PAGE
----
As the way we consume music continues to morph the deeper we get into the digital era, the distribution end of that relationship has had to do its best to adapt.
When people stopped buying CDs, iTunes snatched the torch and digital downloads reigned for years. And when .mp3s began to give way to YouTube and Pandora, streaming services were there to attempt to patch the leaky ship of profitable music distribution. Now a couple years into the streaming wars, people are beginning to notice that the way music is packaged and presented has become as outdated as the mediums through which it was previously doled out.
Top-tier, Platinum-selling artists like Drake are forgoing the traditional album route in response to the sharp rise in playlist consumption, and while the album is still the status quo, viral singles and touring/merch are quickly becoming a more standard route for those looking to make beaucoup cash and remain relevant.
So what does that mean for the future of the recording industry? The labels and contracts? How will they adapt?
In a recent interview with DJ Whoo Kid, Sheek Louch of The LOX posed an interesting possibility that has been popular in European territories for years and has been growing in popularity Stateside—single deals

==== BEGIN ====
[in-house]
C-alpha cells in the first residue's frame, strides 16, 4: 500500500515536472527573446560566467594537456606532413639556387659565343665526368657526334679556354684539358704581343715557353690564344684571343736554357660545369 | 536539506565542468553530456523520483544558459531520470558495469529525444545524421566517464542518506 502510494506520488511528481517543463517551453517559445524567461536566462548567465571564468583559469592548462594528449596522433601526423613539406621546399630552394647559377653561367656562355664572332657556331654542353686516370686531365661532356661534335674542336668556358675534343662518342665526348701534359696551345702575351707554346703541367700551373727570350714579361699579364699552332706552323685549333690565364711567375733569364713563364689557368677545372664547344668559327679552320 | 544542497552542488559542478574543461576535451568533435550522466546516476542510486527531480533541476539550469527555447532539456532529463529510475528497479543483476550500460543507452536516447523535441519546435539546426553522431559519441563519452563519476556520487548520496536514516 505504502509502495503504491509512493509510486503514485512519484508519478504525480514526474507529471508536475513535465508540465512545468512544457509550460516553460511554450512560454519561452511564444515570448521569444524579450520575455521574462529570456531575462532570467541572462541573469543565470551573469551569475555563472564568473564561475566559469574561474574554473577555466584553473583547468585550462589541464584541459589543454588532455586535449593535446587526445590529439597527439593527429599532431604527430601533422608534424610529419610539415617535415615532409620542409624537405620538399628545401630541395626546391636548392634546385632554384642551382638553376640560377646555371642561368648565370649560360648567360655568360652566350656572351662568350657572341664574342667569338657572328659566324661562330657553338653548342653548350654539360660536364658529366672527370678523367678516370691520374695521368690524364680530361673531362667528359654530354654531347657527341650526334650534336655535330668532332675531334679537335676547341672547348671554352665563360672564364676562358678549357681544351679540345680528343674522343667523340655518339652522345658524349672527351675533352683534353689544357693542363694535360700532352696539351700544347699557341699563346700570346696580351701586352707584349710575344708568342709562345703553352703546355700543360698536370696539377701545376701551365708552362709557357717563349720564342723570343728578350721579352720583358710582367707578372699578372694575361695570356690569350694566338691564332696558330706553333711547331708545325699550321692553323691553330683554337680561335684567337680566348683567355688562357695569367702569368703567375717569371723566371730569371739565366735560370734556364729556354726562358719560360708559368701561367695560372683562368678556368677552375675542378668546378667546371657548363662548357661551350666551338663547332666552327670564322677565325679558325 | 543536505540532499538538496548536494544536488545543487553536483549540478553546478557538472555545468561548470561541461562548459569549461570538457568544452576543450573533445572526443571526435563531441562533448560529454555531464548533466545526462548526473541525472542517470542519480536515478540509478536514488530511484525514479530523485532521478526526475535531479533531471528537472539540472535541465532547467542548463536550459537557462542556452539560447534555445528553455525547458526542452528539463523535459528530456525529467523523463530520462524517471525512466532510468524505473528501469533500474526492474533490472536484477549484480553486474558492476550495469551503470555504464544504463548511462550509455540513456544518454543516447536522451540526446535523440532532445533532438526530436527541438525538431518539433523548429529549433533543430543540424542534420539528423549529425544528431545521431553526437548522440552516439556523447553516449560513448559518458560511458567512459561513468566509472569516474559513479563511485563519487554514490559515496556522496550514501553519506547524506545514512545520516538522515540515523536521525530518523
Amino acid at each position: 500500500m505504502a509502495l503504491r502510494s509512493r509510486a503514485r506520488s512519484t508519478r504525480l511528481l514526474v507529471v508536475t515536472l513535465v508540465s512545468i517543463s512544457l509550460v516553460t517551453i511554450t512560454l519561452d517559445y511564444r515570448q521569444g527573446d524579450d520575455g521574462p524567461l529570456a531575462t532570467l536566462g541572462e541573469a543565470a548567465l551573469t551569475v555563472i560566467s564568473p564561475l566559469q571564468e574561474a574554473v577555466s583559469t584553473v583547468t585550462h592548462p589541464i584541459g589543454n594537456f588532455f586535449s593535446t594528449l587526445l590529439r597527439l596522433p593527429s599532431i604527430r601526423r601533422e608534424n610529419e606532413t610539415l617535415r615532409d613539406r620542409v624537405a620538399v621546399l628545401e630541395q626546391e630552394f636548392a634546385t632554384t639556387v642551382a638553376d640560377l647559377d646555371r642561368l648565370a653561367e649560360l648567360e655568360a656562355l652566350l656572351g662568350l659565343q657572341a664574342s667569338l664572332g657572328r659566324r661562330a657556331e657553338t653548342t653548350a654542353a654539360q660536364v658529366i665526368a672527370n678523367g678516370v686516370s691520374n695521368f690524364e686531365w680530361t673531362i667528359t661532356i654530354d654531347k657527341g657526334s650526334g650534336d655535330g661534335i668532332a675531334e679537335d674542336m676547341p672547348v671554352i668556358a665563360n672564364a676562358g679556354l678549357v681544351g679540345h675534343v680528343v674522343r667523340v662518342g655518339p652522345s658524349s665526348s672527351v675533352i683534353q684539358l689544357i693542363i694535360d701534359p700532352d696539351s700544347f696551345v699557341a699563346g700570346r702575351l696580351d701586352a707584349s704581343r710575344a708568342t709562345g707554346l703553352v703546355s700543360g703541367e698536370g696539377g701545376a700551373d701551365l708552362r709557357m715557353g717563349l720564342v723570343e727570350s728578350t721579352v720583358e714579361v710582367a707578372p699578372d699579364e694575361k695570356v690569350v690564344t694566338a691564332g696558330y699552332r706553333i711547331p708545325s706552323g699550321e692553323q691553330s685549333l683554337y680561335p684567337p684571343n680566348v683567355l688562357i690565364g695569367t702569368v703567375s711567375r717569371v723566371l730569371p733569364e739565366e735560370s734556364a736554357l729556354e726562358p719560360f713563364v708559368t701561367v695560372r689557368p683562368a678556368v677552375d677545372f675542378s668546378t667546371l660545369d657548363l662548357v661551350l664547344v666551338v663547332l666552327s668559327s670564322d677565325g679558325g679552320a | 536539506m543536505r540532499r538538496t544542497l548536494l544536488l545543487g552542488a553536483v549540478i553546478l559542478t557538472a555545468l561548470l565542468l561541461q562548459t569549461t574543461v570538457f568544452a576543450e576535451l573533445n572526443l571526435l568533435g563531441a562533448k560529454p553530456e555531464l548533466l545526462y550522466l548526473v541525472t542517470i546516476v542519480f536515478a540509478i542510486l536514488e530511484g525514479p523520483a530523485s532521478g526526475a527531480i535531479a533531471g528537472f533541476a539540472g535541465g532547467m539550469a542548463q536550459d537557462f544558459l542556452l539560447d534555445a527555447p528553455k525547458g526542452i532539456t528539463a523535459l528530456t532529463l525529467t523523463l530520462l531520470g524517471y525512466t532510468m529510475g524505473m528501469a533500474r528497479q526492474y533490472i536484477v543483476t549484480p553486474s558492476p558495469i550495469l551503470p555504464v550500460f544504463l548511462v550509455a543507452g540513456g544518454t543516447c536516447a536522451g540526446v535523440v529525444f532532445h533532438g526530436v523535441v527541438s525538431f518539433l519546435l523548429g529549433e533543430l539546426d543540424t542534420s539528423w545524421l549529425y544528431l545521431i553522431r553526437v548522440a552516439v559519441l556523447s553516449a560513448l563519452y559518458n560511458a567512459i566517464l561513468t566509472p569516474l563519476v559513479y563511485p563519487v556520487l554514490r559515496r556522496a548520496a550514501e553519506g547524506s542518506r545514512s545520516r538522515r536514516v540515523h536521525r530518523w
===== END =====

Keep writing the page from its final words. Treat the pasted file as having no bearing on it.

"Remember I said this to you right now: It's gonna be all single deals in a minute."
His comments resonate with Jadakiss immediately, who posits that SDs are already a reality for a majority of new artists. While the three go on to lament the lack of artist development and paint the music industry as parasites latching onto flash-in-the-pan movements from across the nation, it's not all gloom and doom.
We’re already seeing labels become increasingly enticed by curated playlists that can benefit multiple artists at once rather than seeing huge sums of money go into a single album—a format that's becoming increasingly less commercially viable—and a more intense and calculated understanding of the modern music marketplace, ultimately, will benefit artists as much as the companies backing them financially.
When Drake—arguably the hottest rap act in the world right now—is saying his next project is going to be in playlist form, you better believe there’s been some legitimate research and number crunching done behind the scenes for that decision to have been made.
It’s entirely possible that in the coming years, we’ll see artists picked up with the expectation they'll need to create 12 smash singles rather than a carefully-crafted 12-track album. For the label, it's easier to invest in the marketing and promotions of a song than it is an entire album, which, most likely, will contain more than a handful of tracks that will never be worked at radio, turned into a video or performed live in concert.
The landscape of music as we currently know it will continue to change, and perhaps suffer, but we should all remain hopeful that great art will still be created, and there will always be a market for craftsmanship.
Only time will tell, but I think we’re about to see the industry flipped upside down once again.
By Brent Bradley. Follow him on Twitter.